Gregory’s jaw tightened. “Zack. Your summer intern. Was that him?”
Gregory bit off a reply. This wasn’t the time to start sounding like a jealous husband, not now, when all it would take was one such comment passed from Abby to a friend to give him motive for murder. If Abby wanted to cheat on him, she’d had plenty of opportunity to do so before now. As lousy as their marriage was, Abby was satisfied with it. She was satisfied with him. And why not? She had a wealthy, handsome husband who owned a successful art gallery, where every pathetic seascape she daubed onto canvas found a prominent place on the walls. The perfect catch for a pretty, young art student of mediocre talent.
The moment he’d laid eyes on Abigail Landry at a Montreal art show, he thought he had found his perfect catch. A beautiful, lauded, young painter, the ideal showpiece artist for his new Nova Scotia seaside gallery, and the ideal showpiece wife for him. The trouble had started three months after the wedding, when she’d refused to paint a custom-ordered portrait of a Schnauzer wearing sunglasses. He’d lost his temper and smacked her. She’d said nothing, just gone into her studio and started the dog’s portrait. Then the next day she’d waltzed in on a private meeting with two of his best clients, her black eye on full display, leaving him stammering to explain, all the while smiling sweetly and asking if anyone wanted iced tea.
Before long, divorce was out of the question. Her silly seascapes accounted for seventy percent of the gallery’s income. Then, two years ago, when the stock market plunge had wiped out his finances, she’d glided to his rescue with her own well-invested nest egg, offered as sweetly and as easily as the iced tea. So he was trapped.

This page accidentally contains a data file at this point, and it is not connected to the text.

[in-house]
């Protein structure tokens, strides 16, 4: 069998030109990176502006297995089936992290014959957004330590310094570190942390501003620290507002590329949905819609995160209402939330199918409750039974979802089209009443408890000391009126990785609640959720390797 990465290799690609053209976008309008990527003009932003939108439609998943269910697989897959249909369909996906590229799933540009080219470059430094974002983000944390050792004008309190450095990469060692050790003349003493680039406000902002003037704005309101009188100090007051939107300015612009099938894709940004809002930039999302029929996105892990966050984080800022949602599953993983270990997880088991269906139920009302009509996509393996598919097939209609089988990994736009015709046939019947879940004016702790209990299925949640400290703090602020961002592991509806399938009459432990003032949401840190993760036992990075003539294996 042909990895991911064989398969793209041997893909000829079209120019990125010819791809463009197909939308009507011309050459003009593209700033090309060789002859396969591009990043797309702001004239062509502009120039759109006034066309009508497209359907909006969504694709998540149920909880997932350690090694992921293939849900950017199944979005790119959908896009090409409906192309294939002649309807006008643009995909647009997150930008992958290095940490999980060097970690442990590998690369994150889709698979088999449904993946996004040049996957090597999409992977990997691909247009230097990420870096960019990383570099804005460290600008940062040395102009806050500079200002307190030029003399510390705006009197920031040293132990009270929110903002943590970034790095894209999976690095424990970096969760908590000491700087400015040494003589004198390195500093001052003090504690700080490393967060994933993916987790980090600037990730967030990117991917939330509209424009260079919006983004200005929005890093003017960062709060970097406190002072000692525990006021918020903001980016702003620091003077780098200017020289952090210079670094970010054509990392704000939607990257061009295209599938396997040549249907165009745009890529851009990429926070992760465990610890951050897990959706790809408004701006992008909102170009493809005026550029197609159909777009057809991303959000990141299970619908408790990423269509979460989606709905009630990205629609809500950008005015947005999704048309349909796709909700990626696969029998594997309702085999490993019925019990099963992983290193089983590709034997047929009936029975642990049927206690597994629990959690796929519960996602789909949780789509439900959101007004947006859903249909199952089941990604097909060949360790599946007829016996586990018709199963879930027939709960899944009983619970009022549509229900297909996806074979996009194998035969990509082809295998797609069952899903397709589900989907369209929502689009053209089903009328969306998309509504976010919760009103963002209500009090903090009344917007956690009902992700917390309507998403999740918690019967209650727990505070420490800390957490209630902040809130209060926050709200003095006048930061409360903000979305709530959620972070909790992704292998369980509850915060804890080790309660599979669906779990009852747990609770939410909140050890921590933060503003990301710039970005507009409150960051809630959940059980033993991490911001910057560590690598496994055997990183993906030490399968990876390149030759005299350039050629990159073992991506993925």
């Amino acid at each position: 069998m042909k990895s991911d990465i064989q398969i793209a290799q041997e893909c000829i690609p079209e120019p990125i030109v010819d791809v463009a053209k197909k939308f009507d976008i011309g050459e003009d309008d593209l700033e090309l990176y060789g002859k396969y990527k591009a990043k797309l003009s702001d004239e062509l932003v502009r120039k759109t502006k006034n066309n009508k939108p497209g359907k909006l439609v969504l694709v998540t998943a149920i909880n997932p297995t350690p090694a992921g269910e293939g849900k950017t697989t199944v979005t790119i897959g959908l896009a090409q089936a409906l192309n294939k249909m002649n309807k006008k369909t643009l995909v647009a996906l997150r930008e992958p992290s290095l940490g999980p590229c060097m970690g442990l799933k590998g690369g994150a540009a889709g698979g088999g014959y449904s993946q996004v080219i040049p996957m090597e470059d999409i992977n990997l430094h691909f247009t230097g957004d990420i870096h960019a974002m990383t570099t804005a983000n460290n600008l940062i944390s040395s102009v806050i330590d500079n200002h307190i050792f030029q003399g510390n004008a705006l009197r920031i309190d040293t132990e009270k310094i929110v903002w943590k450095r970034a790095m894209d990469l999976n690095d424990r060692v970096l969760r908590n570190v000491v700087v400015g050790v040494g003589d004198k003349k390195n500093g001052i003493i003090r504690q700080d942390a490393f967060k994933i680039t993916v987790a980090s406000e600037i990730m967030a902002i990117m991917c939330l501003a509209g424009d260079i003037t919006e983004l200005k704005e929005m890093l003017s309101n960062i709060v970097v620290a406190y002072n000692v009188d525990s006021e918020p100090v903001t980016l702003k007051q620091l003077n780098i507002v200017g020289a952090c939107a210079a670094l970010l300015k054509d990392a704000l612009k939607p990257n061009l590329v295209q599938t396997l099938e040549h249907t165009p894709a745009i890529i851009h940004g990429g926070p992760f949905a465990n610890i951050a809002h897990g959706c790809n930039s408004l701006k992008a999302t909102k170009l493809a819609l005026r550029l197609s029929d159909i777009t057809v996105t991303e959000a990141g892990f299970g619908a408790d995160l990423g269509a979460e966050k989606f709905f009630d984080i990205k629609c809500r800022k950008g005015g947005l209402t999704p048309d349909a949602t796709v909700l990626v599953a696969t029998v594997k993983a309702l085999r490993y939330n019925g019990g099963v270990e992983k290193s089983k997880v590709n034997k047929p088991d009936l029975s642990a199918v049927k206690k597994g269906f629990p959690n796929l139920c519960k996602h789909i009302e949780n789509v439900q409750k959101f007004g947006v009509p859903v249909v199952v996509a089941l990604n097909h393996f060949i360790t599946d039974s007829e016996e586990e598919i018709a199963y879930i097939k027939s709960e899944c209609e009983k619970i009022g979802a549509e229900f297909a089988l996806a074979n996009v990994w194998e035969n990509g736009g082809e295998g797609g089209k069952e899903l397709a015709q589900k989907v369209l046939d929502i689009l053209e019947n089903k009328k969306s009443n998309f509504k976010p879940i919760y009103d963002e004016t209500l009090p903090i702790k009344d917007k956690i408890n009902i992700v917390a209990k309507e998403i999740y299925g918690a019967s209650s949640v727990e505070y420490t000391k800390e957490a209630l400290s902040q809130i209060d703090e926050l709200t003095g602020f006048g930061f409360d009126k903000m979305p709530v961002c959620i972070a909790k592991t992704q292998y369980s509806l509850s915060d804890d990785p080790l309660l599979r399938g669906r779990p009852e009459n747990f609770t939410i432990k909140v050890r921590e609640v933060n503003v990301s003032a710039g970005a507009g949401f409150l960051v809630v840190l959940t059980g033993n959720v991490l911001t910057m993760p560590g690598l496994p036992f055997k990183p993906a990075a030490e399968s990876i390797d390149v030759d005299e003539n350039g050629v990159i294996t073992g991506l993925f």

“But not for long,” he murmured.
Another vacant-eyed “Hmmm?”
He smiled and patted her hand. “Nothing, my dear. I’m glad you like the bracelet.”
Abby lifted the crimson-coated brush, in her mind seeing the paint move from the brush to the canvas. No, not quite right. She lowered the brush and studied the picture. The red would be too harsh. Too expected. She needed something more surprising there. She laid the brush aside. Tomorrow she’d be better able to concentrate on finding the right shade. Tonight . . . She smiled. Well, tonight she had other things on her mind.
She moved the painting to the locked room in the back, then picked up the canvas propped against the wall and placed it on the now-vacant easel. She looked at the half-finished seascape. No room for surprises there. Blue sea, blue sky, white and gray rocks. Assembly line art. This was what her talent was reduced to, putting her name on schlock while her true work was shipped out of the country and sold under a false name so Gregory didn’t find out. Seascapes made money. Money made Gregory happy. So Abby painted seascapes, seascapes, and more seascapes, with the occasional crumbling barn thrown in for variety.
She glanced at the clock. For once, they’d have all night. Gregory had taken off after dinner and told her not to wait up. No excuses given. He was long past bothering, and she was long past caring.
She lifted the crimson-soaked brush to clean it, then stopped, and stared at the painting. As if of its own accord, her hand moved to the canvas and the brush streaked red across the surf. Too much red. She daubed the tip in the white and brushed it lightly through the red, thinning and spreading it until it became a pink clot on the wave. The surf tinted with blood. A small smile played on Abby’s lips. Then she took a fresh brush and blotted out the red with indigo.
As she painted, a blob of blue fell on her arm. She swiped at it absently, then stopped, seeing the blue swirl on her pale arm. It looked like a Maori tattoo. She dabbed her finger in the paint and accentuated the resemblance. There. Cheaper than henna, less permanent than ink. As she laughed, she caught a glimpse of herself in the mirror across the room and grinned.